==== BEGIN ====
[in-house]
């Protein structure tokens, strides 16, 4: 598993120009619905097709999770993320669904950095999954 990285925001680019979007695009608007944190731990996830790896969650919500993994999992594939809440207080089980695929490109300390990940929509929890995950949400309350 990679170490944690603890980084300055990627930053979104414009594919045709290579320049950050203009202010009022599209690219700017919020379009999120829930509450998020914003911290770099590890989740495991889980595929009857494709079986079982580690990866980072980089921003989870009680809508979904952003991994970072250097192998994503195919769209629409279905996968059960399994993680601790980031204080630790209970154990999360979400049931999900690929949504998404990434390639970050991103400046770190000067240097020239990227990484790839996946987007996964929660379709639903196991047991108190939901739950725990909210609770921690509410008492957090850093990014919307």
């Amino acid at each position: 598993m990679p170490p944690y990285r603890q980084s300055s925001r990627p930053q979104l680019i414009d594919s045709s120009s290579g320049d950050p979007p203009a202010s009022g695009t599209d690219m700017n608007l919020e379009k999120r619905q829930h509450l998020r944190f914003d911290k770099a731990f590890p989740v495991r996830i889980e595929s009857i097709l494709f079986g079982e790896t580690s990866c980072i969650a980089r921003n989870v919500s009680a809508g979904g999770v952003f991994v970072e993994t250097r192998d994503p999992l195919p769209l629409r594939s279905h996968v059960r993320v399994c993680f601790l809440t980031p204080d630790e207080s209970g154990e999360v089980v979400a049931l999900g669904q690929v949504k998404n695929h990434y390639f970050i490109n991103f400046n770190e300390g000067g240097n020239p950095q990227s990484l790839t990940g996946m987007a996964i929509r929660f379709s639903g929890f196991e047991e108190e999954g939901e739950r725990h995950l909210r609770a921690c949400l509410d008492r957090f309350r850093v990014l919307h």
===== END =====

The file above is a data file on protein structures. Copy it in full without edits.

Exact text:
[in-house]
């Protein structure tokens, strides 16, 4: 598993120009619905097709999770993320669904950095999954 990285925001680019979007695009608007944190731990996830790896969650919500993994999992594939809440207080089980695929490109300390990940929509929890995950949400309350 990679170490944690603890980084300055990627930053979104414009594919045709290579320049950050203009202010009022599209690219700017919020379009999120829930509450998020914003911290770099590890989740495991889980595929009857494709079986079982580690990866980072980089921003989870009680809508979904952003991994970072250097192998994503195919769209629409279905996968059960399994993680601790980031204080630790209970154990999360979400049931999900690929949504998404990434390639970050991103400046770190000067240097020239990227990484790839996946987007996964929660379709639903196991047991108190939901739950725990909210609770921690509410008492957090850093990014919307």
């Amino acid at each position: 598993m990679p170490p944690y990285r603890q980084s300055s925001r990627p930053q979104l680019i414009d594919s045709s120009s290579g320049d950050p979007p203009a202010s009022g695009t599209d690219m700017n608007l919020e379009k999120r619905q829930h509450l998020r944190f914003d911290k770099a731990f590890p989740v495991r996830i889980e595929s009857i097709l494709f079986g079982e790896t580690s990866c980072i969650a980089r921003n989870v919500s009680a809508g979904g999770v952003f991994v970072e993994t250097r192998d994503p999992l195919p769209l629409r594939s279905h996968v059960r993320v399994c993680f601790l809440t980031p204080d630790e207080s209970g154990e999360v089980v979400a049931l999900g669904q690929v949504k998404n695929h990434y390639f970050i490109n991103f400046n770190e300390g000067g240097n020239p950095q990227s990484l790839t990940g996946m987007a996964i929509r929660f379709s639903g929890f196991e047991e108190e999954g939901e739950r725990h995950l909210r609770a921690c949400l509410d008492r957090f309350r850093v990014l919307h």